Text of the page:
Over the last 20 years I have dealt with a large number of clients who have transferred from their full time working life to retirement. If there is one piece of advice I can give anyone who may be preparing for retirement it is this: It’s not just about the money!
Don’t be fooled by the glossy ads you see on TV or in the papers of retirees playing golf, walking hand in hand in the park, sitting in a fishing boat, sitting on a plane travelling the world and living happily ever after. The reality can be completely different.
For many people, especially people who have worked hard with full days and those who dedicated themselves to their work life for decades there can be a sense of grief, or a void which cannot be replaced in retirement. The main source of self-esteem for many individuals comes from a days’ work, with the satisfying rewards being a pay packet, a project achieved or gains made. For many this daily challenge is the drive which gets them out of bed each day and tired at night. In reality, they do not want to retire completely, they just want to reduce their workload!
In the majority of these cases our firm has dealt with, the soon-to-be retired clients will have sufficient financial means to live the rest of their days. However, it is the non-financial issues which need to be addressed well before that day comes. Some of the important points to prepare for include:
- What are you going to do with your time? Travel, golf & fishing may only fill part of the working void and/or may lose the “novelty value” quickly;
- Is it possible to come up with an arrangement where you “retire gradually” or reduce the labour you contribute to your business each year? We see some great results under this arrangement especially in relation to farming families. In some cases we have clients who are 15 years into their “5 year” retirement plan;
- For husbands and wives who have worked separately for decades, is it possible to live together all day every day? Will you get in each other’s way?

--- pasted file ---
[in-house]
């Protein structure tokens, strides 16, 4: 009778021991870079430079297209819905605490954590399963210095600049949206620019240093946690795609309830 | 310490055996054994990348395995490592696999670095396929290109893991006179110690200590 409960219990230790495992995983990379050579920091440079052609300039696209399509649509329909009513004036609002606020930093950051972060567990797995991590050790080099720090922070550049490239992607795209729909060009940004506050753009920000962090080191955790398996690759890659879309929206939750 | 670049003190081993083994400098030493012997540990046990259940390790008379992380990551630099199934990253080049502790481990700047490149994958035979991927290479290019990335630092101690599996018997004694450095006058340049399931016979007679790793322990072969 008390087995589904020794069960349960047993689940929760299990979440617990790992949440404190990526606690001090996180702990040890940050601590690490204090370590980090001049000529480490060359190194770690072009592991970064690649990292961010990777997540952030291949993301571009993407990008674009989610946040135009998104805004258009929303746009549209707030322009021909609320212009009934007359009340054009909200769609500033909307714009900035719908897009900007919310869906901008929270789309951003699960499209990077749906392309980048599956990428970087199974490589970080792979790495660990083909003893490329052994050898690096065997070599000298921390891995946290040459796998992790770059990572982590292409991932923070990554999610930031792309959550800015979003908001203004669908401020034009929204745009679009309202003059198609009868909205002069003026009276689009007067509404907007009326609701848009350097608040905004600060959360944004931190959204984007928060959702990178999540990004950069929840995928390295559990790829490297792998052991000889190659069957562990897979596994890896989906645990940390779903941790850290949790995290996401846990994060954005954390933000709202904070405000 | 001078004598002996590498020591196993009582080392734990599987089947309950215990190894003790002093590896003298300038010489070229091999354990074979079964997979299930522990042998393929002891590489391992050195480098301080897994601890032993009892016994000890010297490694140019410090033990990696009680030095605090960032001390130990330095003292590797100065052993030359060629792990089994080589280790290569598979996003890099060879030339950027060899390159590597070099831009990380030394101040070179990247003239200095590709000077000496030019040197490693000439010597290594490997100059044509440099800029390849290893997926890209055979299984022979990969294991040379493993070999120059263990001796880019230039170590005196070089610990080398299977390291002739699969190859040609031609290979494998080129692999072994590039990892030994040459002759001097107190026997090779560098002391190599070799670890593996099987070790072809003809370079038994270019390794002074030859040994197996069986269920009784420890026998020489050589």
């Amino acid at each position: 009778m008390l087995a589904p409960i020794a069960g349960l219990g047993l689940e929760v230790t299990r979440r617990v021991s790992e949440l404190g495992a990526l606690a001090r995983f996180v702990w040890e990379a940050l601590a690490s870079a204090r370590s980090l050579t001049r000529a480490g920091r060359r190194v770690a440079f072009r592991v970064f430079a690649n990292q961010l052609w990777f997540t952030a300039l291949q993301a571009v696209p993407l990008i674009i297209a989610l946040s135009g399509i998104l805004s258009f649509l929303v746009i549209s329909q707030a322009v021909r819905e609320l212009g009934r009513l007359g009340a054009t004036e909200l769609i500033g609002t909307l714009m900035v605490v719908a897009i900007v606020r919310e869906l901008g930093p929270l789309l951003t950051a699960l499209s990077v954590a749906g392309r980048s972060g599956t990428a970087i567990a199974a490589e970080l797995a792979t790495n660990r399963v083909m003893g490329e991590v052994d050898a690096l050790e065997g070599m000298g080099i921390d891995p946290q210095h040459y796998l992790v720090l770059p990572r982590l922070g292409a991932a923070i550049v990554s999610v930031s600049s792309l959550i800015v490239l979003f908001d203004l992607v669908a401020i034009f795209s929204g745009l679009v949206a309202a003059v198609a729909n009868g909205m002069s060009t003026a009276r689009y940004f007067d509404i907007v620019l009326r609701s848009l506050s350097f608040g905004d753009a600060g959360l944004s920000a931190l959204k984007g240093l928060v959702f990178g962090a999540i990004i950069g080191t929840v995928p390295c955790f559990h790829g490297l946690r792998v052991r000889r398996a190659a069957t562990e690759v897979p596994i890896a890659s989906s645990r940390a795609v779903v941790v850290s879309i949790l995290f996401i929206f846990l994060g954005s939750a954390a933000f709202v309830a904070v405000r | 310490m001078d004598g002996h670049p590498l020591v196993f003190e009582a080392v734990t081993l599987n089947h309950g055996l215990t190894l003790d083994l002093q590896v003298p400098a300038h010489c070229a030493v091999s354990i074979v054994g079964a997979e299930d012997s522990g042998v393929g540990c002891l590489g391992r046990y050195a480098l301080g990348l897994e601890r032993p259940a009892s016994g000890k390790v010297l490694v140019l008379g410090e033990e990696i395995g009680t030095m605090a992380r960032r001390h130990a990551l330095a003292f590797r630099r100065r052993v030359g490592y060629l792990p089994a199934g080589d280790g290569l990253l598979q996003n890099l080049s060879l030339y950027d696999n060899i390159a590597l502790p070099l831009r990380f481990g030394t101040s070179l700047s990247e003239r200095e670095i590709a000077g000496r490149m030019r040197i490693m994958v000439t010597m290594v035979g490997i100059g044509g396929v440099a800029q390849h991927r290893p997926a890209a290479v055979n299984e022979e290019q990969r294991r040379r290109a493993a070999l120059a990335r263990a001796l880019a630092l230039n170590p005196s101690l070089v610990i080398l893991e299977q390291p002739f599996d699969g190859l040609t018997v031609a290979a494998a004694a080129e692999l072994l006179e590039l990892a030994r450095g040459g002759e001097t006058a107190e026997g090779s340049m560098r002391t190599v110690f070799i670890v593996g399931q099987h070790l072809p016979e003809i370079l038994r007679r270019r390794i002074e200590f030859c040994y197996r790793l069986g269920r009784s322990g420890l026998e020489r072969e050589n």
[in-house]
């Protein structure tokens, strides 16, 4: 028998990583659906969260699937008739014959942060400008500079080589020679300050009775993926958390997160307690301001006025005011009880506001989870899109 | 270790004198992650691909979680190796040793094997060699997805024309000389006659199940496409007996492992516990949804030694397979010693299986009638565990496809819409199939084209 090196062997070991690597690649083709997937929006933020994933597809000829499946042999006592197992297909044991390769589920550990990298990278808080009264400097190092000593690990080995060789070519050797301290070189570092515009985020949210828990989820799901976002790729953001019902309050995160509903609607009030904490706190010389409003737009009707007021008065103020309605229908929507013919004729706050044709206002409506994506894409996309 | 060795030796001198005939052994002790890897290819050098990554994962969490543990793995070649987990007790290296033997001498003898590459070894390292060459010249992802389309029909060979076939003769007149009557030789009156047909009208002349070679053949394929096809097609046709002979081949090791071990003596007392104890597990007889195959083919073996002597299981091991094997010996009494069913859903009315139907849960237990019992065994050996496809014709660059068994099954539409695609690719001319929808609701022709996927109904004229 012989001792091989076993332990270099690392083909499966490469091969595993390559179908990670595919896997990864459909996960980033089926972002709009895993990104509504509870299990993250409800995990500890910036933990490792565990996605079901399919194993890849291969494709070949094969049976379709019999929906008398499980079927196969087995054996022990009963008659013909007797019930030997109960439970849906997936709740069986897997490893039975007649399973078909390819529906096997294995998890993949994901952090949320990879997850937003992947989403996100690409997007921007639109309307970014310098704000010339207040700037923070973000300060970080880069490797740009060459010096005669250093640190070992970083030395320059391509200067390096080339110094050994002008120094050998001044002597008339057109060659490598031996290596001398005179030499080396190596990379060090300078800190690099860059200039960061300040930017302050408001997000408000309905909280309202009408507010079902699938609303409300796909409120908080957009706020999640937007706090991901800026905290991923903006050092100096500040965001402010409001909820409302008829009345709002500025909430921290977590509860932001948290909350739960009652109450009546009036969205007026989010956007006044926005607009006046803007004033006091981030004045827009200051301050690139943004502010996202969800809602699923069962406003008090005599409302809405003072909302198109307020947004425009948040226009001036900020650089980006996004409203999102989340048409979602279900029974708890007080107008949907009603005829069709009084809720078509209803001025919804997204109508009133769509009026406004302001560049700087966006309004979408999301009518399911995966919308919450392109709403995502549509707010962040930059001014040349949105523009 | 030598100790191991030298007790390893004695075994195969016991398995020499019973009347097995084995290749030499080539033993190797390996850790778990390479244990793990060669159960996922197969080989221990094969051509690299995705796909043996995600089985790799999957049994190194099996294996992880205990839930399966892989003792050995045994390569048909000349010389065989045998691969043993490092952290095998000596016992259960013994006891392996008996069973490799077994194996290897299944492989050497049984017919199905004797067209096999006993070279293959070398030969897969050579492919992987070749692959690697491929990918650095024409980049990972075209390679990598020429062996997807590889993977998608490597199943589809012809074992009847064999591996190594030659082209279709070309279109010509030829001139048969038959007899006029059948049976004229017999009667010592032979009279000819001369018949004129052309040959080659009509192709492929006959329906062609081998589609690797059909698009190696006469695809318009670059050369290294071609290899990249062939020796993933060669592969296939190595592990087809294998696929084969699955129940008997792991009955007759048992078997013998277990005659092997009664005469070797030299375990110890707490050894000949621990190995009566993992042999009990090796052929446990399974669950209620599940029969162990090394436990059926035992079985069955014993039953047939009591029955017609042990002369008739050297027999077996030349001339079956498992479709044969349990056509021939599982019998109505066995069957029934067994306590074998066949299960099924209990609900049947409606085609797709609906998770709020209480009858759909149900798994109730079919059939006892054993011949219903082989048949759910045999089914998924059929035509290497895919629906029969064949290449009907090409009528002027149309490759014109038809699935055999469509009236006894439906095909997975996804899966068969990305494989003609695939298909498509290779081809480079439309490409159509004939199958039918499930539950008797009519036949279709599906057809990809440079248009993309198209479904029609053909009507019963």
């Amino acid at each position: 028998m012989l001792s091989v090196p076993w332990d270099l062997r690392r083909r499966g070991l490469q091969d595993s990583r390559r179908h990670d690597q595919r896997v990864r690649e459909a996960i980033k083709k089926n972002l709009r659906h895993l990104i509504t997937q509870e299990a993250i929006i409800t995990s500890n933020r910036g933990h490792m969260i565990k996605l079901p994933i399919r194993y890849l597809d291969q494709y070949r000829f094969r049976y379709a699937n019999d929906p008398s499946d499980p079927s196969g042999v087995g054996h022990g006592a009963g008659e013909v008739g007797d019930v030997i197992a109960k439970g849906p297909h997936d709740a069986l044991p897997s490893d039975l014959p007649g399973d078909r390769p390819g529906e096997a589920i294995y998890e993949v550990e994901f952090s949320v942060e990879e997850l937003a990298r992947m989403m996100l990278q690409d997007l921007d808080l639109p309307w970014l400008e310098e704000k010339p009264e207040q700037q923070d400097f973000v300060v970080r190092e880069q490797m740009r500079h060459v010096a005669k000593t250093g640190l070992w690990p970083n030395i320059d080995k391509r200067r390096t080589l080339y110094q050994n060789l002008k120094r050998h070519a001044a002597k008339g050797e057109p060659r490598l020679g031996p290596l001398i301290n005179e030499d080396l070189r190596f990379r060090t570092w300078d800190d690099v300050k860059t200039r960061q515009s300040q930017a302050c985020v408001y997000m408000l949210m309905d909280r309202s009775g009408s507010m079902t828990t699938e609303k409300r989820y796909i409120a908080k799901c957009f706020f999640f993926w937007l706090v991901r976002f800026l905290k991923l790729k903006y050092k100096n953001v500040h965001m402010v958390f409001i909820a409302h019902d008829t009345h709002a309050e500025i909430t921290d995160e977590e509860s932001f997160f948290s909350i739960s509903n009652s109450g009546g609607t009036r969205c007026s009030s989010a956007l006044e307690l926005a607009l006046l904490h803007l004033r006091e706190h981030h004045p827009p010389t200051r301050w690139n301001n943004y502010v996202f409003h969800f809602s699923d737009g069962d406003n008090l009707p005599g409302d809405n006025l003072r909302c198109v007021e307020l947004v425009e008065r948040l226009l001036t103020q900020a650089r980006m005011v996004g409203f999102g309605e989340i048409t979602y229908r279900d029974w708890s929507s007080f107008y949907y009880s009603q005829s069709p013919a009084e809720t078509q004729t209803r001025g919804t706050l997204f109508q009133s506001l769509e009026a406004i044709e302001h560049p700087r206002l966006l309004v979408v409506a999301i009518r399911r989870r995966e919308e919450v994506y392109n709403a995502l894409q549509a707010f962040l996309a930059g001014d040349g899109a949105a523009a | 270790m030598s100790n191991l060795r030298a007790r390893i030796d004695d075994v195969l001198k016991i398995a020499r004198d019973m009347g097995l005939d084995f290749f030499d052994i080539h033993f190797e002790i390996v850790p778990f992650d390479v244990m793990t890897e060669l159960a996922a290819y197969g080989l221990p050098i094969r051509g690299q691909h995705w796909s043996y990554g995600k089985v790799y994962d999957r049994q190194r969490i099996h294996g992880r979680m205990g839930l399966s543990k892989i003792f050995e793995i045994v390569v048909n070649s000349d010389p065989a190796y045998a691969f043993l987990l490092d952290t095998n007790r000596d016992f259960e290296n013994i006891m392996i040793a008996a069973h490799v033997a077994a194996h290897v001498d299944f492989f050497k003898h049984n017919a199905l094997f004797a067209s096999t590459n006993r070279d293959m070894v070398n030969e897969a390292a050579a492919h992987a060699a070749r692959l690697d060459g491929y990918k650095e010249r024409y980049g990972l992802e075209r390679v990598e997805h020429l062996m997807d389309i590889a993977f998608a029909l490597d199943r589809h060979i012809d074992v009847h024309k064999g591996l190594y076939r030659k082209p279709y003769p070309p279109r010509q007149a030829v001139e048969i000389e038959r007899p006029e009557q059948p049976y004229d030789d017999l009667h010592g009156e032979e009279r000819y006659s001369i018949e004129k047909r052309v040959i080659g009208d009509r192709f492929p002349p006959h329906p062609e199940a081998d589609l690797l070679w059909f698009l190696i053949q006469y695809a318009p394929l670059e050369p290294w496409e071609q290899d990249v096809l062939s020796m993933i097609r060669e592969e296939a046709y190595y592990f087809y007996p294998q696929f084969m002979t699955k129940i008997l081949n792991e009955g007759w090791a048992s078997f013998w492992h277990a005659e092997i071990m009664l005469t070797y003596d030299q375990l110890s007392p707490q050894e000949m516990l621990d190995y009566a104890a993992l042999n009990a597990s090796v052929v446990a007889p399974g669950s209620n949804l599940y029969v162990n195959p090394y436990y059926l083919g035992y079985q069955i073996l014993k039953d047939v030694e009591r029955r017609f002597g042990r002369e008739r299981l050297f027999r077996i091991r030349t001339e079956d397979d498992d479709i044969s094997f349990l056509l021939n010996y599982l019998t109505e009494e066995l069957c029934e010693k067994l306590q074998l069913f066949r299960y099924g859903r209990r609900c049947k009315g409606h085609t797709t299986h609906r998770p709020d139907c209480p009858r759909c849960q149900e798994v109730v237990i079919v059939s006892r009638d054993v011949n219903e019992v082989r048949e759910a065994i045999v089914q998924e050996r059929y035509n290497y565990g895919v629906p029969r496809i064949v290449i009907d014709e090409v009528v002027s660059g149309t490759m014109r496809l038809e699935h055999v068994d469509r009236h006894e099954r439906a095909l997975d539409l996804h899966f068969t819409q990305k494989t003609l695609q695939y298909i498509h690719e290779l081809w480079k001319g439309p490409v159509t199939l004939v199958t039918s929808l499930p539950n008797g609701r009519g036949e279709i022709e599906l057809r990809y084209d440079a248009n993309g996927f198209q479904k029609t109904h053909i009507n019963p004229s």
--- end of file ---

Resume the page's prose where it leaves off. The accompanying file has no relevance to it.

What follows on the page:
- For farmers who are considering moving into town and have lived on a farm for the majority of their life, this move can be a massive change. Some will miss the open spaces and their privacy;
The best results we see are where the retirement planning process has been an ongoing process for many years. This gives the retiree the chance to gradually get used to the idea of working less and weaning themselves away from their business whilst at the same time still being involved with management (with the next generation – if applicable). It is essential that a sense of achievement, self-worth and valued contribution can be still be maintained. This can be a win-win for both generations if worked through properly.
The worst results we see are where the retirement process is not planned and not well discussed between family members – the danger being some family members assume they know what others want without finding out from them. As always, communication and open discussion is the key.
Yes – the financial side is important, of course it is, but it should never be the main focus when discussing the next phase of a working family’s life. Just make sure you consider everything and PLAN EARLY!